Sundays are for hoping the weather is good so you can go out for a walk, but if it’s not, making a batch of roast potatoes and gravy at home instead… Maybe I hope for a little rain.
We linked this in its own post earlier in the week, but Brie Code’s Videogames Are Boring is the week’s best article, so here it is again. Set aside the nitpicking and talk about its content, yeah?
So my friends want not to be repulsed, to recognize their own tastes, and to find depth. Because we as an industry fail at the first two, my friends don’t get to experience that gaming is perhaps the most powerful medium for learning and for growing and changing as a person. As gamers, we know that a well-designed game mechanic can convey meaning more efficiently than a novel or film. Papers, Please taught us that. Train taught us that. This War of Mine. Etc.
There’s nothing revelatory in this article about Japanese arcades, but it made me long to live in a country where games were a public, social activity.
While arcades in the West kind of died out when consoles became as strong as arcade cabinets, that wasn’t really a factor in Japan. Arcades were “where you go to play exclusive stuff” for us, but for Japan it became another social space. Something that also reinforces this is the complexity of arcade games I’ve seen. I’m not talking about actual gameplay-complexity as much as a focus on persistence. Almost every cabinet will ask you for some card or account (I’ve noticed Nesica cards primarily, but there might be more). For fighting games, this will primarily let you keep track of your stats, rank, costume unlocks and other similar vanity things. But for other games, it can be your actual progress. I’ve also noticed plenty of card games, where I assume you either use real-world cards that are scanned or digital cards that you collect to your account.
I love how Wind Waker looks and felt great despair that people pitched a fit over its bright, cartoon graphics at the time of release. To spend some time basking in it, I enjoyed this graphics analysis of the game water.
This effect relies heavily on a simple little trick — compound sine curves. These are really useful little curves that can break up the patterns and help to create a more realistic aesthetic. Plus they can be used to create so many different effects — I’m finding more uses for them all the time. I’ll go through them in depth in just a moment.
At Zam, Yussef Cole examines Brendon Chung’s games (Quadrilateral Cowboy, et al.) in the context of art history. I am always skeptical of articles like theses and the comparisons they draw.
Chung claims that the “monumental task” of modeling “cabinets, floors, tables, salt-shakers, egg-beaters, kitchen sinks… would crush [him] like a bug,” to explain why his work is so minimal. But it’s worth noting the objects that he does include: The wrinkled, distrustful face of the waiter in Gravity Bone; the solid, plinking geometry of liquor bottles and bullets in Thirty Flights of Loving; the greased, clunky feel of your deck in Quadrilateral Cowboy -all stand out precisely because they exist as islands of expression in an otherwise sparse world. His minimalism may be out of necessity, but is also responsible for more iconic imagery. In tightening his focus, we are treated to formal work that is far stronger than if he had spread himself thin populating his games with useless and carelessly implemented props.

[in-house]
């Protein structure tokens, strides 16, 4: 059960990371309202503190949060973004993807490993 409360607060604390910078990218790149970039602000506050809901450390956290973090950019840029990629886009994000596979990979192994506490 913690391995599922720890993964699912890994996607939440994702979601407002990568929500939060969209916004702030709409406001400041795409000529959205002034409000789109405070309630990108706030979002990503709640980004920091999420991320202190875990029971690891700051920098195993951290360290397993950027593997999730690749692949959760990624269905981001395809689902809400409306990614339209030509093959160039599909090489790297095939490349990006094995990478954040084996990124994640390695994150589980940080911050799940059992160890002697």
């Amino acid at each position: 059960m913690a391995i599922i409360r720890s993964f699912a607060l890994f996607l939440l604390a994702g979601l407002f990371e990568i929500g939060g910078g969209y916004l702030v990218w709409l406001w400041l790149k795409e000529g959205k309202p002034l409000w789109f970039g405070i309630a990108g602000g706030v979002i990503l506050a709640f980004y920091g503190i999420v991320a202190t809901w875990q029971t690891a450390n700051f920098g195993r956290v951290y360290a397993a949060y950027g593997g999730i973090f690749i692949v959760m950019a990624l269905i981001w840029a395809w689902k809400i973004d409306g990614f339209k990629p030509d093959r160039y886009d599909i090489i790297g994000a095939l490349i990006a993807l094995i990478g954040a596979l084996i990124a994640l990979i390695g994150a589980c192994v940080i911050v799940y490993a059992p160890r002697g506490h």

At Waypoint, you can read an excerpt of 120 Years Of Vlambeer, the book about the creators of Super Crate Box, Ridiculous Fishing and Nuclear Throne. We remember covering the start of the company, given that we’ve been covering PC games since 1873.
“We were in a bar with [Sony Europe’s then head of Strategic Content] Shahid Ahmad and he basically wrote the contract on a coaster and said, ‘So, what do you need, and what do you want?’ We discussed it, and within a week we had everything we needed to start developing. We got the contract the day after we got the [development computer] hardware, not the other way round, like ‘Sign this and then…’ No, this was just that he trusted us, and we trusted them. Done.”
At The Guardian, Simon Parkin writes about the rise of the videogame soundtrack, through the lens of Abbey Road Studios in London and the increasing number of orchestral game scores recorded there.
It’s been a swift invasion. Senior engineer Andrew Dudman, who joined Abbey Road 20 years ago as an intern during his third year of college, remembers the first orchestral recording for a video game, Headhunter, almost 15 years ago. “It snuck under the radar,” he says. “But soon after we got Tomb Raider, and suddenly everyone here started paying attention.” The 2003 score Tomb Raider: Angel of Darkness, written by Peter Connelly and performed by the London Symphony Orchestra, was one of the first recorded orchestral video game soundtracks, and was a galaxy away from the bleeps and snicks that had defined the medium’s music. Since then, blockbuster scores, from Halo to The Sims to Uncharted, have been recorded here at a quickening rate. “These days, game music is expected to be on a level with the films people watch,” explains Garvey. “The sound must match the advances in gaming’s visual fidelity.”
Music this week is St. Vincent’s Digital Witness, which I cannot stop listening to.